Eric Prydz. Pryda. Cirez D. Moo. Many names, one genius. The melodic progressive house producer has been creating massive tunes since his early beginnings in Sweden. From the global sensation “Call On Me” to recent harmonic masterpieces “Everyday”, “Allein”, “2Night” and the Grammy-nominated remix of M83’s “Midnight City”, there is nary a misplaced note, a broken harmony, a tired arpeggio, every piece motivated by a driving passion to create music that rests high above the fold. You don’t just listen to a Pryda track, you’re engulfed by one, plunged into a world of beauty and creativity. His live shows are (literally) epic spectacles unlike any other, his sets are journeys into realms of euphoria you didn’t know existed inside you and every track he puts one of his five or seven names on has a level of polish and ingenuity that many producers would need lifetimes of experience to fathom themselves. I am a fan of Eric Prydz and I will put him on a pedestal higher than anyone else in the electronic dance music scene right now. It was Boston’s greatest honor and privilege to welcome him to one of our mediocre nightclubs last Saturday evening. In fact, I would have welcomed him to a basement with a ten-year-old Eon speaker and my mind would have still been split in half and soaked in musical oblivion.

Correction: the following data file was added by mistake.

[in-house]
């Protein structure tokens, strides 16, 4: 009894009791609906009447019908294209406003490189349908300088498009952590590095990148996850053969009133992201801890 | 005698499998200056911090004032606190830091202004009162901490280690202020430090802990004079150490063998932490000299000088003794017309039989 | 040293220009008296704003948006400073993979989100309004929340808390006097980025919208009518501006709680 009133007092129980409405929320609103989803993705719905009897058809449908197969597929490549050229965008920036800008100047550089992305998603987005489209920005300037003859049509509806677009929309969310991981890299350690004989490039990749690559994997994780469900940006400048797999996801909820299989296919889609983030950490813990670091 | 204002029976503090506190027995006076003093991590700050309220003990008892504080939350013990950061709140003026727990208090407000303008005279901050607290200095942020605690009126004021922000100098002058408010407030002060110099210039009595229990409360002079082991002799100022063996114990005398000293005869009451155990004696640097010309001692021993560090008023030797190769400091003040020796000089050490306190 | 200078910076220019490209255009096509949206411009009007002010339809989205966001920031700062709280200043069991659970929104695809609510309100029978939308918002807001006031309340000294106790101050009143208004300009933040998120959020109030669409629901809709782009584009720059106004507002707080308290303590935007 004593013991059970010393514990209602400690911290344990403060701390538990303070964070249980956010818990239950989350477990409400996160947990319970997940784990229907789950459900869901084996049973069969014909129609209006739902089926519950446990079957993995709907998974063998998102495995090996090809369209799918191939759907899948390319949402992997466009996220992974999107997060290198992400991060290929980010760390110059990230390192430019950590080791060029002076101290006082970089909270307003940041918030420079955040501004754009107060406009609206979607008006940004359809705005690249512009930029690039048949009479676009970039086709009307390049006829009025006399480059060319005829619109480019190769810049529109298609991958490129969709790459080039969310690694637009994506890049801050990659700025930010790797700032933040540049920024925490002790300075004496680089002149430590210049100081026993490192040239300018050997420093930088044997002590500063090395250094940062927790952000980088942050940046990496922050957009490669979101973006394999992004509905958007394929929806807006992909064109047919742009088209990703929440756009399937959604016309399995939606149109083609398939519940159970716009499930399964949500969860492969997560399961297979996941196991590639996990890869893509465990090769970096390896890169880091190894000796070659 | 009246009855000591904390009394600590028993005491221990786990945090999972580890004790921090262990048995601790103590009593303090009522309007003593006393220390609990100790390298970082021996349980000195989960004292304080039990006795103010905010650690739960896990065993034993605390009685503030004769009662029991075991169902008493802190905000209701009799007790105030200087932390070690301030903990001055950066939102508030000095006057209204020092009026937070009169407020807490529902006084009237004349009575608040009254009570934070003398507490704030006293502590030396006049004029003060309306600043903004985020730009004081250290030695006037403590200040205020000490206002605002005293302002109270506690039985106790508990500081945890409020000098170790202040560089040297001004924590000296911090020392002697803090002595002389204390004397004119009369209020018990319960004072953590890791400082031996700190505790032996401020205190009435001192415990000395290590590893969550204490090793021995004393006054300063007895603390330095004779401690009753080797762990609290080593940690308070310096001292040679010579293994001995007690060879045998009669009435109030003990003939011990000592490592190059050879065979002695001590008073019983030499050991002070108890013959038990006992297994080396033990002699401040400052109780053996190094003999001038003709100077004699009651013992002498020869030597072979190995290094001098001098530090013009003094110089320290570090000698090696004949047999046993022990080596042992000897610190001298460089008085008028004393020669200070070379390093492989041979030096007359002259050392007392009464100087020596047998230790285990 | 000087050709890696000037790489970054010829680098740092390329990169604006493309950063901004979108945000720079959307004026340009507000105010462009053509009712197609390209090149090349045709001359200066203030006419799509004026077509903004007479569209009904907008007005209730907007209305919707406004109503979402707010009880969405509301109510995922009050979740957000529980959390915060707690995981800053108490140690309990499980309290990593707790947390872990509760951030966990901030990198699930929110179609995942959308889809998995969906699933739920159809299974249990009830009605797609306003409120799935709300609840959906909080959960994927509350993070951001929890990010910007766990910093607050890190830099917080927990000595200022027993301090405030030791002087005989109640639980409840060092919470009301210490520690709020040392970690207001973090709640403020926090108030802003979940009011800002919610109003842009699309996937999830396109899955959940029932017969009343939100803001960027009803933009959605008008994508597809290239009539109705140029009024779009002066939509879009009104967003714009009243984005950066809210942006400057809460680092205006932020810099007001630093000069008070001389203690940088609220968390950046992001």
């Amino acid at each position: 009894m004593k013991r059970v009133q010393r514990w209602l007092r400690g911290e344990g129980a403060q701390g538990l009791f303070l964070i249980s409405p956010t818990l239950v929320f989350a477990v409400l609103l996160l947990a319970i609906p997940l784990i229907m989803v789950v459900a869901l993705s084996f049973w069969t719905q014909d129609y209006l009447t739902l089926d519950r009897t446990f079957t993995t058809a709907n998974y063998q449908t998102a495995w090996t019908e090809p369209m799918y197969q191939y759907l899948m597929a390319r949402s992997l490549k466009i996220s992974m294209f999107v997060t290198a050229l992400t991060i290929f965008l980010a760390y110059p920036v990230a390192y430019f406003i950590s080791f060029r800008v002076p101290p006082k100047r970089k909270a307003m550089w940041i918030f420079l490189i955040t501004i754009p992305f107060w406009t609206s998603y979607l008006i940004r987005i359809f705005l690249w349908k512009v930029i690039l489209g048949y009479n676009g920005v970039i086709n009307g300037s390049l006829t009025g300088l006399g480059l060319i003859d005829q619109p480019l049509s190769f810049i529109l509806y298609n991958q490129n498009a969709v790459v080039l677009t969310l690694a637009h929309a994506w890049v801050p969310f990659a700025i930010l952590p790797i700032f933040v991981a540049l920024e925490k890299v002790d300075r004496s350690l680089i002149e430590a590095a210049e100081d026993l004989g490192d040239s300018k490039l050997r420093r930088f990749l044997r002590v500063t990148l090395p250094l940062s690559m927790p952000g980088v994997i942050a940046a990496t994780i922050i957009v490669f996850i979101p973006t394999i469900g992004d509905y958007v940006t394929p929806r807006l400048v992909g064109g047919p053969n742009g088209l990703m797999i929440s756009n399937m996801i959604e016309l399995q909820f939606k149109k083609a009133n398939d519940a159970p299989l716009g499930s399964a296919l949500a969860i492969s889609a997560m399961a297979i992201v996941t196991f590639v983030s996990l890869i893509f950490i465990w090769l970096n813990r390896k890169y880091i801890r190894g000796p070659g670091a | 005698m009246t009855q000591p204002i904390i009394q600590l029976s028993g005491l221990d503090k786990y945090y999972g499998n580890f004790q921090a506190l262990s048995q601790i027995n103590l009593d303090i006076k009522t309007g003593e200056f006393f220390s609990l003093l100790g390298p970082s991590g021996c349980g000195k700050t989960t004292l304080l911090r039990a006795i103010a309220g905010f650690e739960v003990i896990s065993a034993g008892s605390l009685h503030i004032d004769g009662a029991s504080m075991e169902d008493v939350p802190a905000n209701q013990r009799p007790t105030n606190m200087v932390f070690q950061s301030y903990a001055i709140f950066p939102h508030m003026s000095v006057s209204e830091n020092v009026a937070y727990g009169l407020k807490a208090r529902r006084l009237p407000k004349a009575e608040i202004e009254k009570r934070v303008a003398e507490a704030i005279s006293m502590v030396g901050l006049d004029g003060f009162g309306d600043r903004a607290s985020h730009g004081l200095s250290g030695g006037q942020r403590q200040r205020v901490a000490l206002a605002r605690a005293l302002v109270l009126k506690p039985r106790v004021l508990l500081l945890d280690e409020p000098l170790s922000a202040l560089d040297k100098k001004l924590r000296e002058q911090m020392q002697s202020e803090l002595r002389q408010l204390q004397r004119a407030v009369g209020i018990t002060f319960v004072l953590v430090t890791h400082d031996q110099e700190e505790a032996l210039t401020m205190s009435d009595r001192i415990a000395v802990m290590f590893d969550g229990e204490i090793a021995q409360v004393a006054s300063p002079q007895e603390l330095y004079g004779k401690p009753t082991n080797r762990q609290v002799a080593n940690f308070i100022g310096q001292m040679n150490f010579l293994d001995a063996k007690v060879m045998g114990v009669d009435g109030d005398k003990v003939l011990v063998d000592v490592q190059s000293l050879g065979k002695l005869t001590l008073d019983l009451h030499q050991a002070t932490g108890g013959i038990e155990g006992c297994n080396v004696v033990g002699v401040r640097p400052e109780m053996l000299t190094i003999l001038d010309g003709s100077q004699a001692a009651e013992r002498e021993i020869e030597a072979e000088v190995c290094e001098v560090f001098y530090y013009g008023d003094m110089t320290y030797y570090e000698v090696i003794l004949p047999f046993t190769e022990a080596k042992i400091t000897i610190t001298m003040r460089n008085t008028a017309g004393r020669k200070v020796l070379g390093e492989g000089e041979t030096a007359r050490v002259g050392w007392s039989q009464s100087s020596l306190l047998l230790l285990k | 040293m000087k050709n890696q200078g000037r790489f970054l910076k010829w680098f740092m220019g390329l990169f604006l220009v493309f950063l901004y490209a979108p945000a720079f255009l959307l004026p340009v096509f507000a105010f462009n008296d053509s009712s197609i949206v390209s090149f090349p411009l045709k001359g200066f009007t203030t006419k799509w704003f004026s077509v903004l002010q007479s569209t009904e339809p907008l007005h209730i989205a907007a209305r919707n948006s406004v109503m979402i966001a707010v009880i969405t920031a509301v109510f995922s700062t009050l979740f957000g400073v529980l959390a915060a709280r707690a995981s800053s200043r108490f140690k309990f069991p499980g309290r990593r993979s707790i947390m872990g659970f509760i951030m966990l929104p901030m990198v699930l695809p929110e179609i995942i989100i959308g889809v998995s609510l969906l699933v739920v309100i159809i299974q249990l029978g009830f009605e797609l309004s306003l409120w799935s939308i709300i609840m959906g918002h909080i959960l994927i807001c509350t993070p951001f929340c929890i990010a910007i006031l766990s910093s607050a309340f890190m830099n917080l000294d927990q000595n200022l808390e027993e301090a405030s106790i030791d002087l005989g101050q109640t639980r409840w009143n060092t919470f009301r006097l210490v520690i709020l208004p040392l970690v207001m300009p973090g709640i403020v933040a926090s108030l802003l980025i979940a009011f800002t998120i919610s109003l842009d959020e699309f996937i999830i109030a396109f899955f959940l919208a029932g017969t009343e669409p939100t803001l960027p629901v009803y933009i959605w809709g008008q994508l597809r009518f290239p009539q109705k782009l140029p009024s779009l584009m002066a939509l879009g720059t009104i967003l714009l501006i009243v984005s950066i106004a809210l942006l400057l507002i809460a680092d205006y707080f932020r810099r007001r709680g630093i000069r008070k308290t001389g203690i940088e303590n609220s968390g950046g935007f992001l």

First things first, here is the set: http://www.1001tracklists.com/24249 Just about two hours of playing time. Forcing him to cease DJing after curfew seems a cardinal sin but this article isn’t about the uptight rules at Prime Boston. Nor is it about the crowd which may or may not have been ideal, though their champagne showers added a high-rolling flavor to the night, elevating it beyond the typical nightclub Saturday I attend in this city. No, this isn’t about those people, shoved together on the small floor like it was the 1960s and The Beatles were on stage in America. No, this isn’t about the minimal production, the looping one minute animation on the TV in front of the booth. No, this isn’t about the sound system, which, though loud, won’t win any style points with audiophiles. No, this night was about the set, the music, the journey and it’s a shame some people forgot that once the house lights went up.